Profiting From Global Trade's Expansion

Written by Ryan Stancil
Posted December 16, 2020

If I had to guess, I would say most people don’t think about the shipping industry until this time of year. 

But Christmas is only days away, and packages need to get from A to B. Black Friday shoppers drove record sales this year, and that’s projected to continue up to the holiday. The National Retail Federation estimates that holiday sales this year will rise between 3.6% and 5.2% from last year. Volume is so intense that UPS has had to place shipping limits on some retailers. The post office, UPS, FedEx, and Amazon have delivery trucks on the road all day every day to get packages where they need to go.

That’s a long-winded way of saying that more trucks on the road for longer hours means more fuel is being burned. That extra fuel being burned is contributing to the problem of climate change that countries have spent the past few decades trying to fight. The unfortunate reality is that the economy and the environment have often been at odds with each other. The good news is that some aspects of that are on the verge of changing over the next decade.

A new technology looks to change the shipping industry for the better. It will become safer as we come to rely on it even more.

Not Just a Local Phenomenon 

It could be said that the shipping industry is one of the most important in the entire world. Everything from food to clothing to medical equipment travels over land, sea, and air to get to its destination. It’s an industry that employs millions of people worldwide and is worth trillions of dollars. As it grows, those numbers will continue to climb and the industry will be forced to face a growing number of challenges.

The industry’s contribution to climate change is probably the most immediate of those challenges.

As it stands right now, the transportation industry as a whole contributes something like 20% of all greenhouse gases. That number is going to climb as the industry continues growing, which is why countries all over are coming up with ways to fix the problem now. Trucks, ships, and planes all rely on fossil fuels, but alternative fuels have been gaining more attention in the past few years. What are largely experimental methods now will become mainstream as the phasing out of fossil fuels picks up speed.

When you look at the different methods, it’s easy to think that battery-powered vehicles will be the front-runners of alternative fuel. After all, Tesla’s products are everywhere, Elon Musk is always in the news for better or worse, and the infrastructure is already in place.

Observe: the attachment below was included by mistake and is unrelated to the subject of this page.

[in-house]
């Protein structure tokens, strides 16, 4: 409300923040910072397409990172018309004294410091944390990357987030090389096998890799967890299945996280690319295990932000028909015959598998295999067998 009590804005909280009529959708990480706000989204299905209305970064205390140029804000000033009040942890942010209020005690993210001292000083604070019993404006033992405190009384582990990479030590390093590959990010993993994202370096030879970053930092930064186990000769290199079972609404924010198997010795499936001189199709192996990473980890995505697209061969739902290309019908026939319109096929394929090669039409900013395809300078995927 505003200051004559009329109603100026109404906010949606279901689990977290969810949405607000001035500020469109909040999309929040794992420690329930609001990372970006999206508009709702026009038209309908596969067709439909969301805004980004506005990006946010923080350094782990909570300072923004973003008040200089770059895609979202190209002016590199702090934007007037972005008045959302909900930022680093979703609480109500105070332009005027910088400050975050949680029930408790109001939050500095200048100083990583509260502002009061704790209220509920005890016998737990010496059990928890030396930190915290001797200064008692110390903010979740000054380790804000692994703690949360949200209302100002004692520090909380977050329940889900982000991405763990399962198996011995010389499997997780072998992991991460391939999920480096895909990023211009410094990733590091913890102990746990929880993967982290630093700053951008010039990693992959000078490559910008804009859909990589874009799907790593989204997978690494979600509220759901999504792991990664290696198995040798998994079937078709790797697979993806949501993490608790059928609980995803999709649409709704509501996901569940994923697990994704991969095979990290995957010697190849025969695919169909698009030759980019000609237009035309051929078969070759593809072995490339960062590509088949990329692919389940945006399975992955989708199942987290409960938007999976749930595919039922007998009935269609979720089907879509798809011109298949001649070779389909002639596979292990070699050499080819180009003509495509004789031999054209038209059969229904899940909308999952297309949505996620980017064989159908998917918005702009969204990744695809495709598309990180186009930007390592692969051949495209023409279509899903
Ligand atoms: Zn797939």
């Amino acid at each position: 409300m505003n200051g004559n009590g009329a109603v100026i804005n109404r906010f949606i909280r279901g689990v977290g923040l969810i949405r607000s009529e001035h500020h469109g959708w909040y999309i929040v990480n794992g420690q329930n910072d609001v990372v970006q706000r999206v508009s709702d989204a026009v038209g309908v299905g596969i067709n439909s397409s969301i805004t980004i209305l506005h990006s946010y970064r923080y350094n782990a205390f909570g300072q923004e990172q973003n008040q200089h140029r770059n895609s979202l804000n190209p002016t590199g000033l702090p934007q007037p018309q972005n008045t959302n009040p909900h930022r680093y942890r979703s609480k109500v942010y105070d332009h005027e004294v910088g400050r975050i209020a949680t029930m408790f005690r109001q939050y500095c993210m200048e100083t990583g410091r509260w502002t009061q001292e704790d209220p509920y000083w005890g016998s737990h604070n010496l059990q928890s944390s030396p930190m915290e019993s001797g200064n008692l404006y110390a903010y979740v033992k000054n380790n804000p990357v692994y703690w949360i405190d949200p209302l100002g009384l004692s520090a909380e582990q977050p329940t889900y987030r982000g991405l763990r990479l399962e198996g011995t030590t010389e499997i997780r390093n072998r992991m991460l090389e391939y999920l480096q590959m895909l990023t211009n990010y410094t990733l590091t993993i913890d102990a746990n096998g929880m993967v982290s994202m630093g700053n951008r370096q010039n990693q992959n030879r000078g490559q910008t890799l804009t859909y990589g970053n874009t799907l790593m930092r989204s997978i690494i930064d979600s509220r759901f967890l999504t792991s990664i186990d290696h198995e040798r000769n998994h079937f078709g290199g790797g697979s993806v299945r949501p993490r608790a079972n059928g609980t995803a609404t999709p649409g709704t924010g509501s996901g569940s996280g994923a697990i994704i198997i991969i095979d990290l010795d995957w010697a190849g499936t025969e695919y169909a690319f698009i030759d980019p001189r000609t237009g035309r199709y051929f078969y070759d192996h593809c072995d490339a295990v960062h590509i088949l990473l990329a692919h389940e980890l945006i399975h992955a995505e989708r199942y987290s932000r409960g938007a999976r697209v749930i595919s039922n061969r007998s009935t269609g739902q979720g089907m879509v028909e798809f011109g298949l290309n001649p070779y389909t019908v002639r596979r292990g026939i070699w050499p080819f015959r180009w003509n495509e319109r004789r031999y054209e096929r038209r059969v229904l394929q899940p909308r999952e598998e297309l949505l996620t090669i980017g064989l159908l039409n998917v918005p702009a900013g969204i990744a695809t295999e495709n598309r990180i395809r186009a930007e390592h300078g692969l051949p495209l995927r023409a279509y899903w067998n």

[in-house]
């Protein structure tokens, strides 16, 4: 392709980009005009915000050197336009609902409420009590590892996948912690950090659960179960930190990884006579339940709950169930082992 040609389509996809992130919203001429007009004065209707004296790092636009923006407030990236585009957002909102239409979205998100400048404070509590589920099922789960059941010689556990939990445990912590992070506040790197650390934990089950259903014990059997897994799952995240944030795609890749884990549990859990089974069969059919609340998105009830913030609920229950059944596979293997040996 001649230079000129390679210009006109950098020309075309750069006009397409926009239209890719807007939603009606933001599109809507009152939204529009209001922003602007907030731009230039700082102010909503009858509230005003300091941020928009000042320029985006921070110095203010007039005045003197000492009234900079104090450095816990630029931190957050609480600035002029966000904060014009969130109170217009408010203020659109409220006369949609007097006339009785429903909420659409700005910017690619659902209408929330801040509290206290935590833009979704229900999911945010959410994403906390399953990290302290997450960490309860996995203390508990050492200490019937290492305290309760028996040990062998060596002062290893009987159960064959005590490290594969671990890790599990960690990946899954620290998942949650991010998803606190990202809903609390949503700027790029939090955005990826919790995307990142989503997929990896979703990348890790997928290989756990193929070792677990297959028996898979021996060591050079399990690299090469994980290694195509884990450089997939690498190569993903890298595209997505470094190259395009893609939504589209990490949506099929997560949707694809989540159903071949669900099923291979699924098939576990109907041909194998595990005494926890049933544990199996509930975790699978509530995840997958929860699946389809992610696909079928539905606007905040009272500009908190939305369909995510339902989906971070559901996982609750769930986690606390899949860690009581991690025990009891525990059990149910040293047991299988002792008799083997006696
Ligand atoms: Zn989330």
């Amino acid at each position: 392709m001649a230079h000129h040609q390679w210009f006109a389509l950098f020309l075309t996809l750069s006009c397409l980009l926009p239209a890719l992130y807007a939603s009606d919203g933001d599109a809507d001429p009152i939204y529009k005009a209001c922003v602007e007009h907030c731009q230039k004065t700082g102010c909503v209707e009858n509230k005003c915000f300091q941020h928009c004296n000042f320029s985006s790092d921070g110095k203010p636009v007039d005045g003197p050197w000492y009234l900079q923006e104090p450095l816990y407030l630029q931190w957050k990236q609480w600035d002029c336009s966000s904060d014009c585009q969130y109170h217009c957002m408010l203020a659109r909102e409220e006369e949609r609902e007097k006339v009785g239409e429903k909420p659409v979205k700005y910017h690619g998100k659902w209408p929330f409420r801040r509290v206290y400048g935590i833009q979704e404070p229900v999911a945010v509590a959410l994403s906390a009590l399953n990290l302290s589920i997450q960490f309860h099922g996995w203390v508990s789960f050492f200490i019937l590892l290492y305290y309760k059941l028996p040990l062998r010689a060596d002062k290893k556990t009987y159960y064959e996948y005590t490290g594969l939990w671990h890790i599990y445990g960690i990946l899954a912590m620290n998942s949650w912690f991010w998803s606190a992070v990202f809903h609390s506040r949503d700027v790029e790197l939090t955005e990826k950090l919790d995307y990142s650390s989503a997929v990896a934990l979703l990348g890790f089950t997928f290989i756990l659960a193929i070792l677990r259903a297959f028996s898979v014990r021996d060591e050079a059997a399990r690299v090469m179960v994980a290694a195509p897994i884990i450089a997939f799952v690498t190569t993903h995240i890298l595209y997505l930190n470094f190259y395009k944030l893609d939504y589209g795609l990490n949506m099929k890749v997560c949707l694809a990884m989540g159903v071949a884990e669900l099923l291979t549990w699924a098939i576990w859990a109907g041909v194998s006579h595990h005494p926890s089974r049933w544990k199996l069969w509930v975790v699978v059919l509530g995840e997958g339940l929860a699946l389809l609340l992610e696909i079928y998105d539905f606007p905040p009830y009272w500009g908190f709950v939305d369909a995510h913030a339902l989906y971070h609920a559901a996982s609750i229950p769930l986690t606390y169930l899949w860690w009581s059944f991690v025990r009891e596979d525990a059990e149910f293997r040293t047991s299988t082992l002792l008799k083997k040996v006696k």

But what you don’t often hear about batteries are the downsides that come with them. Among other things, batteries can take hours to charge, and larger vehicles require so many that they add more weight. That’s especially a problem for the shipping industry, where extra weight eats into revenue.

It makes sense, then, that the shipping industry has taken on a different alternative fuel that could power it in the future.

An increasing number of trucks, ships, and even planes have been turning to hydrogen fuel cells as the technology of choice. It doesn’t have the weight problem that comes with batteries, and fuel cells can be charged in minutes instead of hours. So commercial vehicles powered by hydrogen fuel cells experience less downtime, meaning they make their owners more money.

That and the fact that fuel cells typically provide better ranges than lithium-ion batteries means that batteries have serious competition as the world moves away from fossil fuels. One area where fuel cells are at a disadvantage is infrastructure. As it stands right now, it’s much easier to find a place to recharge batteries than fuel cells. That can change, but it will take time.

Likewise, batteries are more common in privately owned vehicles, while fuel cells see wider-spread use in commercial vehicles.

With that in mind, it’s not far-fetched to think the two technologies can coexist instead of one "winning" over the other. Still, fuel cells are an emerging technology that will see wider use over the next few years. As global trade expands, shipping companies are going to need efficient ways to move products while keeping costs and emissions down.

And when it comes to fuel cells, there’s one company in particular set to take off and provide that critical technology.

Tomorrow’s Technology, Here Today

Like with any new technology, innovation comes from up-and-comers rather than companies that have existed for decades. The companies that have been around for years buy up the smaller ones, making the owners and anyone invested in them rich.

Hydrogen fuel cell technology will need to scale. But that can only happen when a small company specializing in the technology gets bought out. One company in particular has fuel cell technology that outclasses anything its competition has created.

The details are in Jimmy Mengel’s newest report. He explains how this company is poised to take over the market and reward investors with the kinds of gains most only dream about.

If you act now, you can get in before the masses do and the company is bought out as fuel cells become more common. Don’t wait. This technology will be everywhere sooner than you think.

Keep your eyes open,

Ryan Stancil
Contributing Editor, Outsider Club

Ryan is an associate editor and regular contributor to Outsider Club. Since 2014, his articles have offered commentary on technology and geopolitics to help readers make sense of the constantly changing landscape and how it affects their investments.

*Follow Outsider Club on Facebook and Twitter.

Heal Your Ailing Portfolio Body